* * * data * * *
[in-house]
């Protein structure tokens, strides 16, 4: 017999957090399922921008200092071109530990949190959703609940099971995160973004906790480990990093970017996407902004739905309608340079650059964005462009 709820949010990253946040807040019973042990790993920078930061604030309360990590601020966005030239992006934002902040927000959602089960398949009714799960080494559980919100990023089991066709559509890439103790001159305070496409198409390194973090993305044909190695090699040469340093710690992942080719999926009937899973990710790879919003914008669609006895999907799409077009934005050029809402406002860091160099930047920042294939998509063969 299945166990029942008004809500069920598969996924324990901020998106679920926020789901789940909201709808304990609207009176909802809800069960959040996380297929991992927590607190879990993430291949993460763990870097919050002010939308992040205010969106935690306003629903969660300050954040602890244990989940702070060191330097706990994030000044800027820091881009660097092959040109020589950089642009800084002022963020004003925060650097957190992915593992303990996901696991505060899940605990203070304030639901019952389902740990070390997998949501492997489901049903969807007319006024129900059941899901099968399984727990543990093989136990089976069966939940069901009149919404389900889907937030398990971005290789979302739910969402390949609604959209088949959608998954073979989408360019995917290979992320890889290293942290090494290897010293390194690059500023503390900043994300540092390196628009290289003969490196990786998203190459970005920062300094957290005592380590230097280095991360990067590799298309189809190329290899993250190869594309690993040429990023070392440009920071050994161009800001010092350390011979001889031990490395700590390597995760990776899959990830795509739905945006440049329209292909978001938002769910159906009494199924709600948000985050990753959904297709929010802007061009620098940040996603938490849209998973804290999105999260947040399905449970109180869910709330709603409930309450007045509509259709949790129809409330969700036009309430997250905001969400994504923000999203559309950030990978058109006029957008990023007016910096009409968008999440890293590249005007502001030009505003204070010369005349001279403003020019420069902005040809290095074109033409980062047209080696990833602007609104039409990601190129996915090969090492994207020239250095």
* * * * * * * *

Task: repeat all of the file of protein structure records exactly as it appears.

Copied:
[in-house]
């Protein structure tokens, strides 16, 4: 017999957090399922921008200092071109530990949190959703609940099971995160973004906790480990990093970017996407902004739905309608340079650059964005462009 709820949010990253946040807040019973042990790993920078930061604030309360990590601020966005030239992006934002902040927000959602089960398949009714799960080494559980919100990023089991066709559509890439103790001159305070496409198409390194973090993305044909190695090699040469340093710690992942080719999926009937899973990710790879919003914008669609006895999907799409077009934005050029809402406002860091160099930047920042294939998509063969 299945166990029942008004809500069920598969996924324990901020998106679920926020789901789940909201709808304990609207009176909802809800069960959040996380297929991992927590607190879990993430291949993460763990870097919050002010939308992040205010969106935690306003629903969660300050954040602890244990989940702070060191330097706990994030000044800027820091881009660097092959040109020589950089642009800084002022963020004003925060650097957190992915593992303990996901696991505060899940605990203070304030639901019952389902740990070390997998949501492997489901049903969807007319006024129900059941899901099968399984727990543990093989136990089976069966939940069901009149919404389900889907937030398990971005290789979302739910969402390949609604959209088949959608998954073979989408360019995917290979992320890889290293942290090494290897010293390194690059500023503390900043994300540092390196628009290289003969490196990786998203190459970005920062300094957290005592380590230097280095991360990067590799298309189809190329290899993250190869594309690993040429990023070392440009920071050994161009800001010092350390011979001889031990490395700590390597995760990776899959990830795509739905945006440049329209292909978001938002769910159906009494199924709600948000985050990753959904297709929010802007061009620098940040996603938490849209998973804290999105999260947040399905449970109180869910709330709603409930309450007045509509259709949790129809409330969700036009309430997250905001969400994504923000999203559309950030990978058109006029957008990023007016910096009409968008999440890293590249005007502001030009505003204070010369005349001279403003020019420069902005040809290095074109033409980062047209080696990833602007609104039409990601190129996915090969090492994207020239250095």